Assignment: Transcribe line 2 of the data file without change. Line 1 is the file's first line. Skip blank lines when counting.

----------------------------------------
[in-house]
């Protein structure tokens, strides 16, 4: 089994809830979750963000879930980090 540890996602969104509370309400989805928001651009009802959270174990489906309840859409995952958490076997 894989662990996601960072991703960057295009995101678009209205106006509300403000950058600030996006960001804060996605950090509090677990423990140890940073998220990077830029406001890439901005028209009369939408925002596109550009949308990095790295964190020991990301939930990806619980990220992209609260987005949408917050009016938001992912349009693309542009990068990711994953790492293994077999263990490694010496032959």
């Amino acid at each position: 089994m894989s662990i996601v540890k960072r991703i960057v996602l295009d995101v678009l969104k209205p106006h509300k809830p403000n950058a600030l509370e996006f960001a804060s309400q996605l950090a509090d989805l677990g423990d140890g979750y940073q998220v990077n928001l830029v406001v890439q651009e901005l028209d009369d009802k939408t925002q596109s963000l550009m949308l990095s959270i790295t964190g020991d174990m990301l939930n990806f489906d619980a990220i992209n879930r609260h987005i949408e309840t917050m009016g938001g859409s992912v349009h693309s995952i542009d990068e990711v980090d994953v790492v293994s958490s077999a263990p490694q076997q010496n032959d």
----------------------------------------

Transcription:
């Protein structure tokens, strides 16, 4: 089994809830979750963000879930980090 540890996602969104509370309400989805928001651009009802959270174990489906309840859409995952958490076997 894989662990996601960072991703960057295009995101678009209205106006509300403000950058600030996006960001804060996605950090509090677990423990140890940073998220990077830029406001890439901005028209009369939408925002596109550009949308990095790295964190020991990301939930990806619980990220992209609260987005949408917050009016938001992912349009693309542009990068990711994953790492293994077999263990490694010496032959």